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Major cutbacks prove no outlet is safe in modern media

The news came last Wednesday, and it had to be shocking to those who watch the media – specifically those who believe the digital and TV worlds are immune from the poor print saps who cling to an outdated model.

Not only was USA Today announcing forced weeklong, unpaid furloughs for most of its 1425-person staff, but Yahoo! was cutting 2,000 jobs – nearly 15% of its workforce – one link in a chain of tumultuous moves that will continue in the coming weeks and months. We also learned that The Mtn., the six-year old TV network that served the Mountain West Conference, will go dark in June.

The decision by Gannett – USA Today’s parent company – to cut labor costs was predictable; the print giant has suffered losses in each of the five years and watched a profit erosion of 22% in 2011. Ad revenues are down, as they are at nearly every newspaper in the country, and though Gannett won’t report specific figures for USA Today, it’s hard to believe the national publication isn’t suffering, too.

The Yahoo! announcement wasn’t quite so expected. Knocking 2000 people off the payroll is the largest staff reduction in the company’s history and came courtesy of a stock price that has been tumbling for a while. The move should save about $375 million and give shareholders some hope that the company will reverse its slide. On the surface, this sounds like what has been happening with businesses of all sizes across the country. Cost-cutting measures designed to assuage cranky boards and investors are daily occurrences.

 

But not in the world of digital media. And not for a company that has the most-viewed sports web site in America. Then again, Yahoo!’s actions show that no matter how flush a company may be or how much it earns from its IPO, nothing is safe in the media world these days. It also proves that even the most successful companies can get in trouble by overextending themselves. Of course, Monday’s news that Facebook had bought the popular photo-sharing app, Instagram, from Yahoo! for a cool $1 billion should help the Yahoo! bottom line a bit.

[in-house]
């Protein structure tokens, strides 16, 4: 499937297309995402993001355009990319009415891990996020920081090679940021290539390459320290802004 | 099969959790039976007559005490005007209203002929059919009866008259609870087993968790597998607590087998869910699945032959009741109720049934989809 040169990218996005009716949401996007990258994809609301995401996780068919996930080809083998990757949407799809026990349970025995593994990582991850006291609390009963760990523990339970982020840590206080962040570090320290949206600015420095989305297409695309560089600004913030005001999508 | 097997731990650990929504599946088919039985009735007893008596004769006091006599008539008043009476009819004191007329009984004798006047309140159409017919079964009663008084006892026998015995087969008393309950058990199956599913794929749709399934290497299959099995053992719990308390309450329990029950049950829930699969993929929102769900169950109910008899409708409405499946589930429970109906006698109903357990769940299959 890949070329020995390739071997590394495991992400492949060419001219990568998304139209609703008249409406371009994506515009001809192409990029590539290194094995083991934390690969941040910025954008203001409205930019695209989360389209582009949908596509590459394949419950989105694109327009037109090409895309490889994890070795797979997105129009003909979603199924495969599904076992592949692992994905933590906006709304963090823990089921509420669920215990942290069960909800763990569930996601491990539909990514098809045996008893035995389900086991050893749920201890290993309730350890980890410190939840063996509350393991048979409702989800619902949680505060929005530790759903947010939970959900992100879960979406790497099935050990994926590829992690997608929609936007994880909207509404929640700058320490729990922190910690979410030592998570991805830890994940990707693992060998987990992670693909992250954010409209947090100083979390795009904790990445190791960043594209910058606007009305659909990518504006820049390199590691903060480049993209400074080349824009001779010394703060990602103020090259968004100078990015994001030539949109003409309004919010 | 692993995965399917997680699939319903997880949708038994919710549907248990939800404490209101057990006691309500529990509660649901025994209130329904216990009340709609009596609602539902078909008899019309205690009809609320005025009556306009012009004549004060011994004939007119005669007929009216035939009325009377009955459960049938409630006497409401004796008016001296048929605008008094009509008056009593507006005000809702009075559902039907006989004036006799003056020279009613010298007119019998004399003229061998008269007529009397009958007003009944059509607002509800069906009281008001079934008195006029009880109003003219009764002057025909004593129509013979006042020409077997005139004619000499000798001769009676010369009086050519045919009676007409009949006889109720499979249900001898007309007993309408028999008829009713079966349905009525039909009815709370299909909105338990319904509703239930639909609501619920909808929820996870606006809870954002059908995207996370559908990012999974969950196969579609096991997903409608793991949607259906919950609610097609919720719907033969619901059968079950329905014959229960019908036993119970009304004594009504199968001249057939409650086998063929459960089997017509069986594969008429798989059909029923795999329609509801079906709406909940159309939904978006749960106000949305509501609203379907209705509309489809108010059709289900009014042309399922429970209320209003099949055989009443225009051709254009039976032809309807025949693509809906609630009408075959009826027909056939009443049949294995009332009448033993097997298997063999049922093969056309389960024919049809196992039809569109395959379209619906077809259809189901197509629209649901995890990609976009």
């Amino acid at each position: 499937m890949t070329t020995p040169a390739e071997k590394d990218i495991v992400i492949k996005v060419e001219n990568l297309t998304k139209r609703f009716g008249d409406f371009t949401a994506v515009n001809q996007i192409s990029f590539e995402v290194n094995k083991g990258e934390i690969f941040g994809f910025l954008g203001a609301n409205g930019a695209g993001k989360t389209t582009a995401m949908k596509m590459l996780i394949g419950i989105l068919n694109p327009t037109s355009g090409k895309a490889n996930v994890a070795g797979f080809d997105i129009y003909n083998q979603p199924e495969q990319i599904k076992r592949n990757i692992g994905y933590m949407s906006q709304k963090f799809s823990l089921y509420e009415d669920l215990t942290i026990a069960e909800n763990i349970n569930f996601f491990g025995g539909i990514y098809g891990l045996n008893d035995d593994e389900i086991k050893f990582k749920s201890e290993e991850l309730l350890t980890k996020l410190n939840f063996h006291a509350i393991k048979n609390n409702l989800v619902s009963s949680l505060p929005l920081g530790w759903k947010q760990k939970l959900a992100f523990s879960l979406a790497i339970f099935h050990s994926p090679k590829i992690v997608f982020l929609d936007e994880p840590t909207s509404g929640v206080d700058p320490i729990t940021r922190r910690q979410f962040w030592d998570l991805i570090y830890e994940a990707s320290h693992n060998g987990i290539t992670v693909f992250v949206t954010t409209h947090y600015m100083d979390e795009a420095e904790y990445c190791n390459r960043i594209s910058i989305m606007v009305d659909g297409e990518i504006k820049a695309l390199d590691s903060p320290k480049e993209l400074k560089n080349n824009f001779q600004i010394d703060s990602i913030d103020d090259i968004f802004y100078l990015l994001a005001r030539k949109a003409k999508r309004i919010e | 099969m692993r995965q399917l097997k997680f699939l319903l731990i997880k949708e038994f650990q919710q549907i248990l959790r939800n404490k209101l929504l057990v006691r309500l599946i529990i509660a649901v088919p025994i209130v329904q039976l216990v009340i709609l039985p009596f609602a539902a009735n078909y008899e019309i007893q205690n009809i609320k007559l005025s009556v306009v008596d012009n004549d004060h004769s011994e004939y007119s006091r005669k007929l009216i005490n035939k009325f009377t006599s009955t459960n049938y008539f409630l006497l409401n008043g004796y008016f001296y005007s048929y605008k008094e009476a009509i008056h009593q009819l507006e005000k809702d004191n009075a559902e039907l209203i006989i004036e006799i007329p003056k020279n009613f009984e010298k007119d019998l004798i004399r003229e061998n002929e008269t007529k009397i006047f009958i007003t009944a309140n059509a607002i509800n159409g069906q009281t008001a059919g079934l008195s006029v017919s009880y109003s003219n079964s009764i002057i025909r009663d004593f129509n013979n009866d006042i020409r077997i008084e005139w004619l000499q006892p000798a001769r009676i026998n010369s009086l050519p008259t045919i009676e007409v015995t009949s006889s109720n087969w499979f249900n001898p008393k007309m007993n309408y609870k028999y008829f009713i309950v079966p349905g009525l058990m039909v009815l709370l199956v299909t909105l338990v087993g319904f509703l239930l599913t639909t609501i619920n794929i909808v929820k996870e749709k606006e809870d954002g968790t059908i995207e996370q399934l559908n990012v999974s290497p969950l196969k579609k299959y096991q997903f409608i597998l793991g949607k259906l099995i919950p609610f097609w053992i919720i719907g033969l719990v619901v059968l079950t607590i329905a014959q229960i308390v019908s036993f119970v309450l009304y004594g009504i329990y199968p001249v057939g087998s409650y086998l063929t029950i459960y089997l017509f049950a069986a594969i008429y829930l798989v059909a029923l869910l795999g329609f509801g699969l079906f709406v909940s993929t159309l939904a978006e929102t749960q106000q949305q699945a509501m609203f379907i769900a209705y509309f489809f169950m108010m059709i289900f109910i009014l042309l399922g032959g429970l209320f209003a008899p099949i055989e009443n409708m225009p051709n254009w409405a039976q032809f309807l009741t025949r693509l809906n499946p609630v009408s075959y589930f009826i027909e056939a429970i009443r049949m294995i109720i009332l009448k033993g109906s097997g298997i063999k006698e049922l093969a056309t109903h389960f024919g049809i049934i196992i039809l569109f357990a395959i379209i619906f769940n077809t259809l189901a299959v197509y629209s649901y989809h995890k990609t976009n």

The message to those in the media is that times are as uncertain as ever. One day, USA Today’s new sports group is announcing an alliance with Major League Baseball Advanced Media, and the next it is informing some members of its decision that they won’t be paid a week’s salary. (Many of those in USA Today’s sports department will continue on full pay.) Yahoo! is a definite must-stop site for sports fans, but it will make due with fewer employees after the pending cuts. Though The Mtn. shuttering didn’t register the same level of shock as the Yahoo! announcement, it is somewhat surprising, since Comcast was behind the network’s launch, and the recent spate of conference-based media outlets would lead one to believe The Mtn., with deep pockets behind it, had the momentum necessary to continue.

So, nothing is safe, not print, Internet-based media or TV. That’s how it goes today, and it sets up a pretty interesting next few years, as NBC, CBS and Fox try to gain market share against ESPN, and websites attempt to navigate the need-it-now requirements of sports fans. We can be pretty certain that USA Today and its print buddies are in for continued rocky times, and it’s generally accepted that newspapers will be extinct some time in the next 20 years – if not sooner.

But the rest of the media landscape is not so easily forecast. Although The Mtn. was done in partly by the Mountain West’s loss of its primary schools – BYU and Utah – it was the first conference-based network in the country. Just because it is closing doesn’t mean the Big Ten Network is at risk, although as conference realignment continues, the Big Ten must be sure to keep its footprint strong and expanding. As times change, media outlets must adapt. It’s hard to justify The Mtn.’s existence when the MWC lost a lot of its appeal, but those outlets that become too ambitious (Yahoo!) or fail to understand the changing landscape (newspapers in general) are going to struggle or fail altogether.

The advent of Twitter as a news delivery system is changing the way consumers get news. The ability to follow specific reporters, analysts, teams, leagues and networks provides people with personal AP newswires, through which they can gain the information they desire. Further, the growing on-demand nature of video allows them to program their devices to suit their needs. The control is out of the providers’ hands.

Despite a 24/7 news monster that needs constant feeding, there is only so much content available. What was once a world of opportunity is now a tight, cutthroat market that knocks even the most established entities backward. Last week’s news crossed platforms and hit some big names hard. The future seems more uncertain than ever, and those in the business had better be sharp and adaptive. Even then, they face some big challenges as consumers demand more content, more quickly.

Sports journalism continues to be a dynamic field, but part of that dynamism is an uncertainty that can be quite damaging. Last week’s events brought that home dramatically and taught everyone in the business to remain ever vigilant.

Michael Bradley is a writer, broadcaster and teacher headquartered in suburban Philadelphia. His written work has appeared in Sporting News, ESPN the Magazine, Athlon Sports, Hoop and Slam, among others. He is a host on 97.5 the Fanatic in Philadelphia and contributes analysis for Yahoo! Sports Radio and Sirius Mad Dog Radio. He appears on CSNPhilly.com, writes a weekly column on Philadelphia Magazine’s “Philly Post” and has authored 26 books. He teaches sports journalism at Saint Joseph’s, Villanova and Neumann Universities.

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